Eircom is to challenge its 'Universal Service Obligation' to provide a network of telephone lines to the remotest parts of the Irish countryside.
Rural Ireland has long been under attack. Garda stations and post offices have been closed. Marauding gangs have driven people from the countryside to the towns. New laws have changed the patterns of rural life forever.
It is difficult not to sympathise with Eircom, now a private company labouring to escape a considerable pile of debt and searching for ways to cut its costs. The company inherited its 'public service obligation' from its previous incarnation as the state company Telecom Eireann. Now in the digital era it appears to Eircom that providing a fixed-line service to rural Ireland is an anomaly which it should not have to bear alone.
The company will argue that the continuation of such a service to the most rural and remote parts of the country should be financed by a new fund, supported by other telephone operators.
Rural communities will be heartened to note that Eircom is not arguing that such a service should end, just that it alone should have to bear the costs.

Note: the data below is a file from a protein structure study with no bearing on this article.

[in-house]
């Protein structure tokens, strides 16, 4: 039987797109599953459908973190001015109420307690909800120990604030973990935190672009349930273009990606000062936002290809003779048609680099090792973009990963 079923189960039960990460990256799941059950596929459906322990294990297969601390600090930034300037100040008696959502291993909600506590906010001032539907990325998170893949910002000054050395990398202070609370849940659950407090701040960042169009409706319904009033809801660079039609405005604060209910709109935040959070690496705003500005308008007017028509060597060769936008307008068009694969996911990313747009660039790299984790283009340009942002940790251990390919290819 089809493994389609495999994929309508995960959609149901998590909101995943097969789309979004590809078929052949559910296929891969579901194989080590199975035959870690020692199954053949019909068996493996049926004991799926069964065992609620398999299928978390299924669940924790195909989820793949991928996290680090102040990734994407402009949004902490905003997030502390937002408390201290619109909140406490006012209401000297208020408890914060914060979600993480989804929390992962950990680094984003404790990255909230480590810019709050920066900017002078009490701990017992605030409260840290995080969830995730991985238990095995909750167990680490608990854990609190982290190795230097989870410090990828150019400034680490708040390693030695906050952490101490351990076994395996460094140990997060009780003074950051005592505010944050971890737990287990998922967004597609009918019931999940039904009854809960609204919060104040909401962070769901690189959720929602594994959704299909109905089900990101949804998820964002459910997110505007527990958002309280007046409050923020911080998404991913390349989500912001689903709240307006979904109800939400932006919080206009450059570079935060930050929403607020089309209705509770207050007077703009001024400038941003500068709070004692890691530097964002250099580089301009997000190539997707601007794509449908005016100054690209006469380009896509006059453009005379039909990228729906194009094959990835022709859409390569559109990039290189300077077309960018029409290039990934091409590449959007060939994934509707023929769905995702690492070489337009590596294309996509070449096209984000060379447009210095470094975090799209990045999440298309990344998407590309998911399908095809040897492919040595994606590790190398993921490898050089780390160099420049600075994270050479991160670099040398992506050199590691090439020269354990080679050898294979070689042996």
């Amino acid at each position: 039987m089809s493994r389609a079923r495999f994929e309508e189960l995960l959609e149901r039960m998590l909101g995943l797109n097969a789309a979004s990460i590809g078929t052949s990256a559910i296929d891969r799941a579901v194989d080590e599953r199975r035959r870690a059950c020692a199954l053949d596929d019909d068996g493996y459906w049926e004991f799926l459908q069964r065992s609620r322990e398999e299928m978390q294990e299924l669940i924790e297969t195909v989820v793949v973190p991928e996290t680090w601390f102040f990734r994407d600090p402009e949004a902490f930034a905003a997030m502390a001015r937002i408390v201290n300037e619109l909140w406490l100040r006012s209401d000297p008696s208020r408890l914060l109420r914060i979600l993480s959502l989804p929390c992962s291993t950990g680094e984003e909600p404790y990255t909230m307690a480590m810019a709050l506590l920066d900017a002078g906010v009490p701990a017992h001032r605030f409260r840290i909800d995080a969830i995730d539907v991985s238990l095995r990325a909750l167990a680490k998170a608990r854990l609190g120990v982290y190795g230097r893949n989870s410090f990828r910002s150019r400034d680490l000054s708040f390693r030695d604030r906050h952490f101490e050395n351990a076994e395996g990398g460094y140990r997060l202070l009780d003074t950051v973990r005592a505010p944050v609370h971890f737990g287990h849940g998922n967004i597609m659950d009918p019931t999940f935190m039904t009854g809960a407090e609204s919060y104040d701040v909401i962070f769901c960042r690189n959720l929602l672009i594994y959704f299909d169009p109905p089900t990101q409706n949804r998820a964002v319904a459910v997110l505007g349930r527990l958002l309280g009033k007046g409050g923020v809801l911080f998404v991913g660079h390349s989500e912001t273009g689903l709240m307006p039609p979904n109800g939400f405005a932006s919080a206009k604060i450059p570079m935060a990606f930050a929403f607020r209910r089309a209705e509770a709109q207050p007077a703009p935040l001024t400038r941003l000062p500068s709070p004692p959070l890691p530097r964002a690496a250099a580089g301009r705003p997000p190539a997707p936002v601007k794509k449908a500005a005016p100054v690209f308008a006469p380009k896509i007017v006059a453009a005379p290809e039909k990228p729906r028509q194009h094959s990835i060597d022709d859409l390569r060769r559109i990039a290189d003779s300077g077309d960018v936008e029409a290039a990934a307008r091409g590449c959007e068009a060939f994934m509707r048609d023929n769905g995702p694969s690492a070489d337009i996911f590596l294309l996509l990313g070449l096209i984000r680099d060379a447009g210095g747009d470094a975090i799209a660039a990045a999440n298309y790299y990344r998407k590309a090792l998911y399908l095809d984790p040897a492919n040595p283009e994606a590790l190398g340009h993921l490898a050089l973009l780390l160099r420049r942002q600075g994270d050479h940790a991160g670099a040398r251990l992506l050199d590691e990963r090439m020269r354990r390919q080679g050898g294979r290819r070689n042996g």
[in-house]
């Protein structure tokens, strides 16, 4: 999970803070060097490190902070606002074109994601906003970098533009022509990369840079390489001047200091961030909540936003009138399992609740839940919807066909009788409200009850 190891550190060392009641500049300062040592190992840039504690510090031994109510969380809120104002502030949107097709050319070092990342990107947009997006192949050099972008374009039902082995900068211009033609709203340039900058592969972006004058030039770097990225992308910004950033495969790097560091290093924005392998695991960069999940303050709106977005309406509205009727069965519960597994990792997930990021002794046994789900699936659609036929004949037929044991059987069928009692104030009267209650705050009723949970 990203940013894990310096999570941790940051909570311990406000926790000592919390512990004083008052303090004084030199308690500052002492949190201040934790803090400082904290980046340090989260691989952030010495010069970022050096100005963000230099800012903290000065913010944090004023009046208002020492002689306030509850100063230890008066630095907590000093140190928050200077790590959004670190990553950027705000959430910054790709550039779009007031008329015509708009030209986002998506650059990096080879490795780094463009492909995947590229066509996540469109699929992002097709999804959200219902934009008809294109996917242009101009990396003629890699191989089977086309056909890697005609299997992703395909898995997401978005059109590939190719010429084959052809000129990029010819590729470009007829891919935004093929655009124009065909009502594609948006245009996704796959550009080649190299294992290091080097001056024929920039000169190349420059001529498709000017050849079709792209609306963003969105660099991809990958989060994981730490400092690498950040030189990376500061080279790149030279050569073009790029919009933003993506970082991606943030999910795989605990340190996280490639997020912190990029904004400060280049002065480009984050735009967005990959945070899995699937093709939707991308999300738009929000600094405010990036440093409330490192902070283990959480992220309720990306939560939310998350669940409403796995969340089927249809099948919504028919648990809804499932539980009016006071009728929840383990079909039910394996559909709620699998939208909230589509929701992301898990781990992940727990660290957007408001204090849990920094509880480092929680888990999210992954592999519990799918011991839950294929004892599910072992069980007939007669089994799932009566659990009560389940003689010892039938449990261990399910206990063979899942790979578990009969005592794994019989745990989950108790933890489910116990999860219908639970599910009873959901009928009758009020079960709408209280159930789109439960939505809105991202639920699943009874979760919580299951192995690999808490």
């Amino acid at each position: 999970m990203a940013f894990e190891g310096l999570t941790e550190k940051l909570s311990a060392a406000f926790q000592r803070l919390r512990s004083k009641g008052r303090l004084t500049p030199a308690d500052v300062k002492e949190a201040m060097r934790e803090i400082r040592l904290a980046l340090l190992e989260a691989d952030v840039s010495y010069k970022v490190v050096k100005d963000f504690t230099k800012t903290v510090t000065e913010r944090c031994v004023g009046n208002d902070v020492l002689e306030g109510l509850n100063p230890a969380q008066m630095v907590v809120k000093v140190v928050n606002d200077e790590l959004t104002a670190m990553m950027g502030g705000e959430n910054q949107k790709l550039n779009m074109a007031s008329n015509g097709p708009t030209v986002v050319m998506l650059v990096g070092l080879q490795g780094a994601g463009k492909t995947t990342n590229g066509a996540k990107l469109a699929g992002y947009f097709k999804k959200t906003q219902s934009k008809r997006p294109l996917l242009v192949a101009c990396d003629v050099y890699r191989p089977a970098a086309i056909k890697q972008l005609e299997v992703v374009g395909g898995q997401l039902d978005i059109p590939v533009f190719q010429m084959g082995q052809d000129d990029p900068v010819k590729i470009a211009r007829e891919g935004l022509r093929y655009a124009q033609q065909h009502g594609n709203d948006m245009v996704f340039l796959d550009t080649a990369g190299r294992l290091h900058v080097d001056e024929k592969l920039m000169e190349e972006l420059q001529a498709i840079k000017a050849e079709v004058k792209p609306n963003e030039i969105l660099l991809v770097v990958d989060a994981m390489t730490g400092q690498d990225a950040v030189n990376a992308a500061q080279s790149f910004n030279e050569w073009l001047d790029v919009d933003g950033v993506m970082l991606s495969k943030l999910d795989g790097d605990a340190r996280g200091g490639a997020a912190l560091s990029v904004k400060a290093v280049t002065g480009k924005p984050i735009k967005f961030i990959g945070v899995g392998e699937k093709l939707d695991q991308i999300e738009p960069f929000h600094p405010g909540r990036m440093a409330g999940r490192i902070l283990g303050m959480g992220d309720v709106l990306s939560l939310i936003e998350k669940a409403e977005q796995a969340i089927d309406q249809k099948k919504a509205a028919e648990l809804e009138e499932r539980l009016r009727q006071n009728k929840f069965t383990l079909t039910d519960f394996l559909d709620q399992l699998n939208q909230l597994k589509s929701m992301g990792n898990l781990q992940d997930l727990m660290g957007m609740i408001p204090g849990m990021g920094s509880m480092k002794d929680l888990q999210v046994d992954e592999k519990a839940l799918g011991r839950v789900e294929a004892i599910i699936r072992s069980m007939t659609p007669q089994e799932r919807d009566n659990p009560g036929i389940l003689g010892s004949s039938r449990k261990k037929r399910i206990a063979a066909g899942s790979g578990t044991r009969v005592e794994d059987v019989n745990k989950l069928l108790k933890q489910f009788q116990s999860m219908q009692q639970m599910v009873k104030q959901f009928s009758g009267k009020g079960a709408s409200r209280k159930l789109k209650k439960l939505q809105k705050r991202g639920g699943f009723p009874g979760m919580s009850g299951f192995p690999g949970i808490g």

Universal service obligations have existed in electricity, communications and transport services for many years and it is only right that they should continue so that some semblance of the fabric of rural Ireland can be maintained.
City dwellers might ask why their taxes should be used for such services, but they should reflect that a great deal of money is also spent on the infrastructure, transport and otherwise, of our cities and so nobody should begrudge the people of rural Ireland the public service obligations they enjoy and should continue to enjoy.